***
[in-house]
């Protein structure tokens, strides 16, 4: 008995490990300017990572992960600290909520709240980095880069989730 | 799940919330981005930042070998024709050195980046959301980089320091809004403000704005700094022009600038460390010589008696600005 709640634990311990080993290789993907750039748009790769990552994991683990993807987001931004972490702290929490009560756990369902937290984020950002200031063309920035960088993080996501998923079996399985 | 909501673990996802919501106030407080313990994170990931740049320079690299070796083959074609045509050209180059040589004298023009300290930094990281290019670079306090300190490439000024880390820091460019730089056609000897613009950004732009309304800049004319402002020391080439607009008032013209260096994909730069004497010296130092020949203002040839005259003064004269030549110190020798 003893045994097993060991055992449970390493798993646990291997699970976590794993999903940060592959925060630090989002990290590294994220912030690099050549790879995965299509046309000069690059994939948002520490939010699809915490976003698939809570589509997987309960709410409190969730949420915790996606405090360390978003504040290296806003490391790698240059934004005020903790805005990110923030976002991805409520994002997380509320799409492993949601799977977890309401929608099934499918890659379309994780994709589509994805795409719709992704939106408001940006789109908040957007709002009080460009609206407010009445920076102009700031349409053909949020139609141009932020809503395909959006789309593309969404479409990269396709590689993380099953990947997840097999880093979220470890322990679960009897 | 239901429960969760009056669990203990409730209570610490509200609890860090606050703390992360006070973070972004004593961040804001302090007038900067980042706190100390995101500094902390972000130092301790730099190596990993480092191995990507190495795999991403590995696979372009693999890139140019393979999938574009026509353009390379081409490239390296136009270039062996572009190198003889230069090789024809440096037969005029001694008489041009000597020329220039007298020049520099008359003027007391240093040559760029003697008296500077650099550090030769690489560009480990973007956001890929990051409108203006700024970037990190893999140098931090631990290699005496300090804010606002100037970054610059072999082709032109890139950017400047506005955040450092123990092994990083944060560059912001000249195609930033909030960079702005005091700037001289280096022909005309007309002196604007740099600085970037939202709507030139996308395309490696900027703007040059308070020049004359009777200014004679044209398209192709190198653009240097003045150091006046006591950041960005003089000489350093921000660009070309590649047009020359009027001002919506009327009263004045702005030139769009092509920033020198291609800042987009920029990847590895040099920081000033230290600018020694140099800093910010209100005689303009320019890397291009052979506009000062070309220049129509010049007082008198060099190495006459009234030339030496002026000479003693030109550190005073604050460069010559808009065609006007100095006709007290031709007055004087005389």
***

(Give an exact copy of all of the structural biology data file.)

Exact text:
[in-house]
């Protein structure tokens, strides 16, 4: 008995490990300017990572992960600290909520709240980095880069989730 | 799940919330981005930042070998024709050195980046959301980089320091809004403000704005700094022009600038460390010589008696600005 709640634990311990080993290789993907750039748009790769990552994991683990993807987001931004972490702290929490009560756990369902937290984020950002200031063309920035960088993080996501998923079996399985 | 909501673990996802919501106030407080313990994170990931740049320079690299070796083959074609045509050209180059040589004298023009300290930094990281290019670079306090300190490439000024880390820091460019730089056609000897613009950004732009309304800049004319402002020391080439607009008032013209260096994909730069004497010296130092020949203002040839005259003064004269030549110190020798 003893045994097993060991055992449970390493798993646990291997699970976590794993999903940060592959925060630090989002990290590294994220912030690099050549790879995965299509046309000069690059994939948002520490939010699809915490976003698939809570589509997987309960709410409190969730949420915790996606405090360390978003504040290296806003490391790698240059934004005020903790805005990110923030976002991805409520994002997380509320799409492993949601799977977890309401929608099934499918890659379309994780994709589509994805795409719709992704939106408001940006789109908040957007709002009080460009609206407010009445920076102009700031349409053909949020139609141009932020809503395909959006789309593309969404479409990269396709590689993380099953990947997840097999880093979220470890322990679960009897 | 239901429960969760009056669990203990409730209570610490509200609890860090606050703390992360006070973070972004004593961040804001302090007038900067980042706190100390995101500094902390972000130092301790730099190596990993480092191995990507190495795999991403590995696979372009693999890139140019393979999938574009026509353009390379081409490239390296136009270039062996572009190198003889230069090789024809440096037969005029001694008489041009000597020329220039007298020049520099008359003027007391240093040559760029003697008296500077650099550090030769690489560009480990973007956001890929990051409108203006700024970037990190893999140098931090631990290699005496300090804010606002100037970054610059072999082709032109890139950017400047506005955040450092123990092994990083944060560059912001000249195609930033909030960079702005005091700037001289280096022909005309007309002196604007740099600085970037939202709507030139996308395309490696900027703007040059308070020049004359009777200014004679044209398209192709190198653009240097003045150091006046006591950041960005003089000489350093921000660009070309590649047009020359009027001002919506009327009263004045702005030139769009092509920033020198291609800042987009920029990847590895040099920081000033230290600018020694140099800093910010209100005689303009320019890397291009052979506009000062070309220049129509010049007082008198060099190495006459009234030339030496002026000479003693030109550190005073604050460069010559808009065609006007100095006709007290031709007055004087005389």